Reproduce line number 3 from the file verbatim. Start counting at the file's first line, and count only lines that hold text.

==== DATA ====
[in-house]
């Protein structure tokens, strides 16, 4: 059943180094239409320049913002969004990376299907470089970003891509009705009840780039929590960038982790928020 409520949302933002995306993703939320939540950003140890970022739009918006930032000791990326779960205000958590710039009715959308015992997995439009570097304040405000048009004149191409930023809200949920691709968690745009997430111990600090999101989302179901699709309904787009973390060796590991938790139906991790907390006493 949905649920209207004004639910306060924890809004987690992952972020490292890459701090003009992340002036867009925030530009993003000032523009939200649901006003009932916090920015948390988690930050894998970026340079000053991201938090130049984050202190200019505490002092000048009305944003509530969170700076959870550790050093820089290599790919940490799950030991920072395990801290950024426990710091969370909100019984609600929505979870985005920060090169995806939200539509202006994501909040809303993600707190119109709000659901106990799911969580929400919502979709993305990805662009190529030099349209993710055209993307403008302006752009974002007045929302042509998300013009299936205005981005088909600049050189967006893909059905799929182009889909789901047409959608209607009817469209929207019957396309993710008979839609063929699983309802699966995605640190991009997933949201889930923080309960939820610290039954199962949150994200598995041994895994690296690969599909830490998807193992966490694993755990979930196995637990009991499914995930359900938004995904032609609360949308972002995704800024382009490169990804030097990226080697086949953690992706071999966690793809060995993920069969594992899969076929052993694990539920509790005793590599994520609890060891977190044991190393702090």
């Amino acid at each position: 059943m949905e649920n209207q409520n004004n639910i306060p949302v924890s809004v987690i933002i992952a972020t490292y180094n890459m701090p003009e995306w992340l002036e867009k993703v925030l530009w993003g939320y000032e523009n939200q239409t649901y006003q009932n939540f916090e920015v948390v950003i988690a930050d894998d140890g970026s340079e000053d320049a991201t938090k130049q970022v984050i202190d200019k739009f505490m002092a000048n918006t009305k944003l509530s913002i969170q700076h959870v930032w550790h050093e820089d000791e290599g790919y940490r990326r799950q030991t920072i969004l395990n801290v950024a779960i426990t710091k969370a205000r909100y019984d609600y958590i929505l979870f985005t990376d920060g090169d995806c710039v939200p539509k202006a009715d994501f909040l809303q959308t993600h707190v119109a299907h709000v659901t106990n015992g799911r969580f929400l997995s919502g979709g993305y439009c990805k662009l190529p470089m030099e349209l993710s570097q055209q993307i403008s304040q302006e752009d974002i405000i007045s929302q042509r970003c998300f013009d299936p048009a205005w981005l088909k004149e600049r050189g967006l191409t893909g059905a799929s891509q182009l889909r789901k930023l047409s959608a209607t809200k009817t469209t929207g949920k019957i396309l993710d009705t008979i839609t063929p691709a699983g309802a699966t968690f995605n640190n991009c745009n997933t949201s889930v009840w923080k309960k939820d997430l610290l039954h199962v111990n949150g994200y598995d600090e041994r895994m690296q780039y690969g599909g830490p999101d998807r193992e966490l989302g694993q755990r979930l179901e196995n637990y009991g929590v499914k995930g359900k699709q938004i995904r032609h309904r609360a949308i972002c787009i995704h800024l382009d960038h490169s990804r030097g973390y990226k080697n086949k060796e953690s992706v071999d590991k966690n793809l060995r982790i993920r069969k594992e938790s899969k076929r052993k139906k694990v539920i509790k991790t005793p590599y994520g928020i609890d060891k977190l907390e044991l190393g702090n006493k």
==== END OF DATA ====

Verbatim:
């Amino acid at each position: 059943m949905e649920n209207q409520n004004n639910i306060p949302v924890s809004v987690i933002i992952a972020t490292y180094n890459m701090p003009e995306w992340l002036e867009k993703v925030l530009w993003g939320y000032e523009n939200q239409t649901y006003q009932n939540f916090e920015v948390v950003i988690a930050d894998d140890g970026s340079e000053d320049a991201t938090k130049q970022v984050i202190d200019k739009f505490m002092a000048n918006t009305k944003l509530s913002i969170q700076h959870v930032w550790h050093e820089d000791e290599g790919y940490r990326r799950q030991t920072i969004l395990n801290v950024a779960i426990t710091k969370a205000r909100y019984d609600y958590i929505l979870f985005t990376d920060g090169d995806c710039v939200p539509k202006a009715d994501f909040l809303q959308t993600h707190v119109a299907h709000v659901t106990n015992g799911r969580f929400l997995s919502g979709g993305y439009c990805k662009l190529p470089m030099e349209l993710s570097q055209q993307i403008s304040q302006e752009d974002i405000i007045s929302q042509r970003c998300f013009d299936p048009a205005w981005l088909k004149e600049r050189g967006l191409t893909g059905a799929s891509q182009l889909r789901k930023l047409s959608a209607t809200k009817t469209t929207g949920k019957i396309l993710d009705t008979i839609t063929p691709a699983g309802a699966t968690f995605n640190n991009c745009n997933t949201s889930v009840w923080k309960k939820d997430l610290l039954h199962v111990n949150g994200y598995d600090e041994r895994m690296q780039y690969g599909g830490p999101d998807r193992e966490l989302g694993q755990r979930l179901e196995n637990y009991g929590v499914k995930g359900k699709q938004i995904r032609h309904r609360a949308i972002c787009i995704h800024l382009d960038h490169s990804r030097g973390y990226k080697n086949k060796e953690s992706v071999d590991k966690n793809l060995r982790i993920r069969k594992e938790s899969k076929r052993k139906k694990v539920i509790k991790t005793p590599y994520g928020i609890d060891k977190l907390e044991l190393g702090n006493k």